7 techniques for managing your technical staff

In my last blog, I talked about some of the general characteristics of an IT project team. For example:

  • They tend to be introverts
  • They tend to think more logically than emotionally
  • They tend to be problem solvers
  • They tend to be technically creative

Knowing some of the characteristics of your technical staff allows you to better understand how to manage them effectively. Applying some or all of the following techniques will help you create a more conducive work environment where people can excel.

Give them the tools that need to do their jobs.

Establish an environment where people feel they have what they need in order to do their jobs. This includes having appropriate hardware and software. It doesn't necessarily need to be state of the art, but it should be of acceptable quality. Because they're in the IT field, IT people get frustrated when they don't have the right hardware and software to do their jobs effectively.

Make sure they have the right skills and provide opportunities to learn.

IT people love to learn new things. Managers should make sure their people have the skills needed to do their jobs and that they receive opportunities to grow into new technical areas. This doesn't have to be third-party training classes. It can include computer-based training, seminars, webinars, books, magazines, etc. Also, once someone has mastered a certain skill and they start to become bored, look for ways they can cross-train and learn new areas of the group.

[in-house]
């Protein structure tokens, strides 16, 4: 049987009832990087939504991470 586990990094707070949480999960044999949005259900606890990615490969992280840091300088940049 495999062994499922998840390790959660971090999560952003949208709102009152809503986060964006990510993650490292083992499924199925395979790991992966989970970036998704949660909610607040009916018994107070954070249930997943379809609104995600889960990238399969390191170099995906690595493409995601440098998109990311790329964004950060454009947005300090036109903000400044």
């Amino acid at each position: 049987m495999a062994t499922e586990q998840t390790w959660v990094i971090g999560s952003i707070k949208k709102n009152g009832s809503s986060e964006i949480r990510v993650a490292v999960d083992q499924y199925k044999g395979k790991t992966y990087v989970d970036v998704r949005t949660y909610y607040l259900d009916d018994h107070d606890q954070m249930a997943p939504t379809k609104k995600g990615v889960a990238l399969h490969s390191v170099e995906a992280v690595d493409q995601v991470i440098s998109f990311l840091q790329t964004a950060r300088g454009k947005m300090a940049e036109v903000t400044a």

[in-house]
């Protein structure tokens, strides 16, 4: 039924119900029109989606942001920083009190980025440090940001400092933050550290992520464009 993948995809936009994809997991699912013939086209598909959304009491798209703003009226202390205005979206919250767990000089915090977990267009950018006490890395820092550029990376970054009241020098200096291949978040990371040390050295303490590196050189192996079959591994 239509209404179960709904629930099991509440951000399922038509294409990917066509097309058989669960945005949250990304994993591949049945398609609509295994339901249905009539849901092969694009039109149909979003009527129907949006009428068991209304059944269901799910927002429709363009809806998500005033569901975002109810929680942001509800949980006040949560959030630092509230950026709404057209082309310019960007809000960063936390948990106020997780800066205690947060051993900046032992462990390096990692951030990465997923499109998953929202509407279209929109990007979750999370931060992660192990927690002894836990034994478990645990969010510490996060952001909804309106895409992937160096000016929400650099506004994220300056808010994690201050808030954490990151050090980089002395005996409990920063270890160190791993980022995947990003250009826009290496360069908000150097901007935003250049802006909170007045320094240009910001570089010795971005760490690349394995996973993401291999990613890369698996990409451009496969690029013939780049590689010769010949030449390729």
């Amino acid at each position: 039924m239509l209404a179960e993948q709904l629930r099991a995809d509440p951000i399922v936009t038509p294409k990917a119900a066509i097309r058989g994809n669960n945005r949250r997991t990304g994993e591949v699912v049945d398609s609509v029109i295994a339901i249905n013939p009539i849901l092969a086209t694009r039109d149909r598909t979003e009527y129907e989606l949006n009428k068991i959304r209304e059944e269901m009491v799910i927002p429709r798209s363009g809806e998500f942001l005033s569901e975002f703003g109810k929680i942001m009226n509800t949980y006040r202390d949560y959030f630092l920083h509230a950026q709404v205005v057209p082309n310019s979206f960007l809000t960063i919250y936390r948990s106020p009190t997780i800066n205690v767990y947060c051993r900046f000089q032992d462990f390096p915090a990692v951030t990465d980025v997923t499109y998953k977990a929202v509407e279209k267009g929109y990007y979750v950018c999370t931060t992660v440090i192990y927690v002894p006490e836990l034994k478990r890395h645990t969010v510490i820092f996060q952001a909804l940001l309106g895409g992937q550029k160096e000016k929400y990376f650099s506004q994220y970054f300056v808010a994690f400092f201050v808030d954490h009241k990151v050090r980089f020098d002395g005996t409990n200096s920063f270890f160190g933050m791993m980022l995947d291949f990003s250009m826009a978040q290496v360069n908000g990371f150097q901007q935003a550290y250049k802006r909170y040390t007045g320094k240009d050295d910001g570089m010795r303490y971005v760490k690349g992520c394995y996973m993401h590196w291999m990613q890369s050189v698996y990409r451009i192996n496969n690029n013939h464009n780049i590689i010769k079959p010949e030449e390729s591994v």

Create a viable work environment.

Technical people like to understand the work processes in the group, and then they like to be creative in working within that structure. So, set the high-level rules, but don't micromanage the details.

Give people as much information as they need to do their jobs.

Managers should strive to be proactive communicators. Remember, many IT people are introverts who like to process information internally. They may or may not come up to you and ask you what's going on all of the time. Managers should make sure that they communicate as much as they can about what's going on in the company, their organization, and their group.

Shield the team from office politics

Don't let your team get bogged down in the organization muck. This means removing organizational roadblocks and shielding the team from organizational politics. IT people will tend to get cynical fast if they feel like a political environment is affecting their work or in decisions that affect them.

Make sure each person remembers he's part of a team.

Even though IT people tend to be introverts, it doesn't mean they prefer to work alone. IT staff may prefer to work independently, but they also like being a part of the team. Managers should nurture this need. For instance, they should have regular team meetings. Managers should also make sure they have opportunities to do fun stuff as a group - even if it's just going to lunch together once in a while.

Be there when needed and respond to problems and concerns.

Not all problems can be fixed, but many times the simple act of listening and trying is enough. People will give you credit for trying, even if the ultimate resolution to a problem isn't available.

You might note that many of these management techniques are not unique to technical staff in general or IT staff in particular, but they're particularly applicable to the IT staff.